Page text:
Dean Ween picks his favourite Ween disc, gives the back story on La Cucaracha

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      If there was one moment more surreal than all the rest during the creation of La Cucaracha, it was when Ween met the harpist. The pride of New Hope, Pennsylvania, was holed up in a beyond-squalid farmhouse on the night in question, in the kind of head space that the band's fans would describe as "brown".

      Ween was being put through the grinder by its long-time producer, Andrew Weiss, a man that guitarist Mickey Melchiondo (aka Dean Ween) can't gush enough about. Weiss was determined to get a definitive version of La Cucaracha's 11-minute opus "Woman and Man", and he didn't care how many takes were required to get things perfect. If that wasn't contributing to the mental well-being of Ween, there was the added problem of the farmhouse, which was doubling as a studio. Imagine a filthier version of the digs from Tobe Hooper's The Texas Chainsaw Massacre reimagined by the art director of Hostel, and you've got a good starting point. It was into this less-than-five-star scenario that harpist Gloria Galante walked. Evidently, she was so proud of her contribution to La Cucaracha's marshmallow-soft "Lullaby" that sending it in by computer wasn't going to cut it.

      "The woman who plays the harp on that song wanted to hand-deliver it," Melchiondo says, on the line from home. "She came on one of the 10 nights that Andrew made us do 'Woman and Man'–I think we recorded 500 minutes of that song because he wanted it in one shot. So she shows up, and everything is really uncomfortable because we've been at it forever. She's this grown woman who played in the Sun Ra Arkestra stepping into this filthy farmhouse that's covered in cigarette butts and empty beer bottles, with gear and shit everywhere. She's standing there looking around, and then all she could say was, 'Ummm, here.' "

      Whether Galante was more familiar with Ween than, say, jazz-sax legend David Sanborn–who guests on La Cucaracha's smoother-than-Bailey's soft-rock closer "Your Party"–is debatable. But there's no question that she helped make "Lullaby" into one of the most beautifully demented offerings in the band's catalogue. As everyone who has ever sung along to "Mister, Would You Please Help My Pony?" or "The Blarney Stone" knows, that's saying something. You want twisted? Sounding like a nursery tune for Holiday Inn barflies, "Lullaby" delivers, right from the moment that singer Aaron Freeman (aka Gene Ween) starts crooning "Floating like a ghost man/Floating like a baby" over soft-glow piano.

      That's just the start of Ween's now-patented genre-hopping craziness. For those nights when no amount of uncut crank is enough, Ween hunkers down in the garage with the grunge-splattered "My Own Bare Hands", which features such tender sentiments as "She's going to be my cock professor/Studying my dick". "Learnin' to Love" is old-time country aimed at inbred alcoholics, "The Fruit Man" takes dub-drenched reggae to spliffed-out new lows, and "Woman and Man" fuses sun-splashed calypso and '70s-style guitar heroics with ass-shaking results. It all adds up to the mightiest, most Boognishalicious Ween album since 1994's landmark Chocolate and Cheese.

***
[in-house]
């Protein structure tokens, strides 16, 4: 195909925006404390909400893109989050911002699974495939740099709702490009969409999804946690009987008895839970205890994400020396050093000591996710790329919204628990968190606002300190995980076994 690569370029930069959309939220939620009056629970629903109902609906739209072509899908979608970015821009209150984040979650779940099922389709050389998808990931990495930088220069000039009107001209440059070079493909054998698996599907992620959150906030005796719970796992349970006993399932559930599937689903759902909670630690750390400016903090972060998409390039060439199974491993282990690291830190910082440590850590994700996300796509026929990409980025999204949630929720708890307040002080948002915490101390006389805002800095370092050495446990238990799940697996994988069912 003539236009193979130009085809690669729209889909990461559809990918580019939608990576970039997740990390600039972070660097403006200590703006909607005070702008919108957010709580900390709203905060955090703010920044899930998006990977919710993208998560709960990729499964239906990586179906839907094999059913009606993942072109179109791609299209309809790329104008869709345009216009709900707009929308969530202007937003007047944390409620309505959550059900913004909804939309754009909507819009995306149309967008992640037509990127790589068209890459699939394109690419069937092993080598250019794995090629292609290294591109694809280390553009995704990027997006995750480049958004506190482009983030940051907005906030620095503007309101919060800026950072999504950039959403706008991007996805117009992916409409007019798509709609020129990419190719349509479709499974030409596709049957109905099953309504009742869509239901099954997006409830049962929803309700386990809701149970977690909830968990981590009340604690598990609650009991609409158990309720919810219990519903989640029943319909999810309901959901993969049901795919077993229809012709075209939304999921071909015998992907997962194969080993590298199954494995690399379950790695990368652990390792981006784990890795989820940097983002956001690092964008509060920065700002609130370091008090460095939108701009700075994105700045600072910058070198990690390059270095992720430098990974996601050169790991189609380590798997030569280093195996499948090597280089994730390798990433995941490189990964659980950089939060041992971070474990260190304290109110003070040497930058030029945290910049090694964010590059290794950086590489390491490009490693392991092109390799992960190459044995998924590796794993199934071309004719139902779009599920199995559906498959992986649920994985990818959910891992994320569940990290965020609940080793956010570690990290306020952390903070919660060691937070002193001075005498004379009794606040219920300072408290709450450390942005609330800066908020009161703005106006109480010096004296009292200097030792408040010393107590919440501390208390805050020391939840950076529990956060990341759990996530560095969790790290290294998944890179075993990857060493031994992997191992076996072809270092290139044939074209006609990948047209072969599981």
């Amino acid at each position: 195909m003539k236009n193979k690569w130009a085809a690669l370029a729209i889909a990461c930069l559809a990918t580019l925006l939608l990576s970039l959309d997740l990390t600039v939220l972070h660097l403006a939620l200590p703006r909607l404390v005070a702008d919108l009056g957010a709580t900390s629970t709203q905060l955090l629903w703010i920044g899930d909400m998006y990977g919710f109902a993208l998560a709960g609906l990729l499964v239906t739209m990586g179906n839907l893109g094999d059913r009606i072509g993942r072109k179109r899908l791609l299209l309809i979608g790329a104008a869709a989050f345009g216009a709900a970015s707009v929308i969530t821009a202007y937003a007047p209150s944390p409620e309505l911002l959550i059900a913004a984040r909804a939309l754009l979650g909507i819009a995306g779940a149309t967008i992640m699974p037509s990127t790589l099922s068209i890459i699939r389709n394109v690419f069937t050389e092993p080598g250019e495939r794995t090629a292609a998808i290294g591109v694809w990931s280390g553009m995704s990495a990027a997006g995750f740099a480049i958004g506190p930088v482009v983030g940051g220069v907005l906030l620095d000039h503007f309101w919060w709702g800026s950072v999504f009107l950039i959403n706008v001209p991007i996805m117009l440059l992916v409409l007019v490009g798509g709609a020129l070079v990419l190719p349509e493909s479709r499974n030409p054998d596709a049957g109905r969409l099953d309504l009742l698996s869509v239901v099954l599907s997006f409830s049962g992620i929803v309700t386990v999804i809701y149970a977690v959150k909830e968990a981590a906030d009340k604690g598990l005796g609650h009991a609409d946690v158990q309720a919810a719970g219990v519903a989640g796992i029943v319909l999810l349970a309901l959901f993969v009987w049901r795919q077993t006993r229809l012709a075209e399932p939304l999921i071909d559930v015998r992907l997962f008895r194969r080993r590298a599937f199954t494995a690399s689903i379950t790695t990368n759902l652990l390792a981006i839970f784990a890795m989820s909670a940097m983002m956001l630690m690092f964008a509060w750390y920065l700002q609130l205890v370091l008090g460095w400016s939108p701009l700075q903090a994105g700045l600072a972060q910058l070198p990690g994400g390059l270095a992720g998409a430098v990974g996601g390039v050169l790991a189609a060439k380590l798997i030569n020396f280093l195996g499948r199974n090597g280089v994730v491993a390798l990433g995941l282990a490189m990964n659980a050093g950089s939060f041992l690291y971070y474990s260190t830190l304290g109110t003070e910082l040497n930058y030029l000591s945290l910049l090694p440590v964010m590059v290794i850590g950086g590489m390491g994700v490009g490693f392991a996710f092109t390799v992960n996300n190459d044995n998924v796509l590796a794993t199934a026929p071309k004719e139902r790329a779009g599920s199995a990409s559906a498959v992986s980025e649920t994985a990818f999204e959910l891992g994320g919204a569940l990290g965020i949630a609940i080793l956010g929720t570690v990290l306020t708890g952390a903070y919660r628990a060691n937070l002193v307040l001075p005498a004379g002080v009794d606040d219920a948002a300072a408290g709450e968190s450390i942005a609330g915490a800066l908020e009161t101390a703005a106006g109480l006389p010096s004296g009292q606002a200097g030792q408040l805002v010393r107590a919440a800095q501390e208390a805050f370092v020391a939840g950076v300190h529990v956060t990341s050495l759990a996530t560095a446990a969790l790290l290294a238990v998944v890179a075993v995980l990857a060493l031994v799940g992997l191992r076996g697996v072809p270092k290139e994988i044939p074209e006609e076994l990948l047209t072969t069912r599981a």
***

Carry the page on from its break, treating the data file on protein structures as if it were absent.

"We had three CDs of material, but I didn't really have any idea what the CD was going to sound like until Andrew put like 20 of the songs on a disc," Melchiondo says. That was the first time I heard it as a record, and I got really excited about it. I was like 'Oh yeah, this is going to be really, really fucking good.'"

      The guitarist will argue he's not the best person to decide where La Cucaracha ranks among Ween's nine studio albums.

      "My relationship with Ween records is totally different than anyone else's, other than Andrew's and Aaron's," he reveals. "None of us listen to Ween records, ever, after they're done being mastered. The only time I put one on is if we're trying to work something out for the stage and I have to listen for arrangements or parts. I will say that the only record that I ever felt really confident about was The Mollusk. That's my favourite record we've ever done. I couldn't wait for that one to come out."

      Having started out as a duo playing clubs the size of suburban rec rooms–anyone remember the old Cruel Elephant?–Ween's two main men today find themselves headlining 2,000-seat-plus theatres with a full band. Still, when Melchiondo looks at where the band is today from a business perspective, you can't help but feel that things are even more fucked-up than La Cucaracha. And, yes, that's saying something.

      "If Ween was to stop right now, I have a nest egg that would enable me to survive for about 10 months," he says. "We definitely are privileged to do what we love, but there's never been any one moment in Ween where we've ever got any kind of major payday. Going out and touring is fun, but it's taxing to the point where it fucks your head up. That's why so many musicians end up addicted to drugs. It's the only way to get through it."

      Ween plays the Queen Elizabeth Theatre on Wednesday (November 14).

      Link: Ween official site




      Jul 10, 2011 at 2:01pm

      Great article. These guys were around when I was growing up, but I never paid them any attention. Good article for someone who's just getting into the band!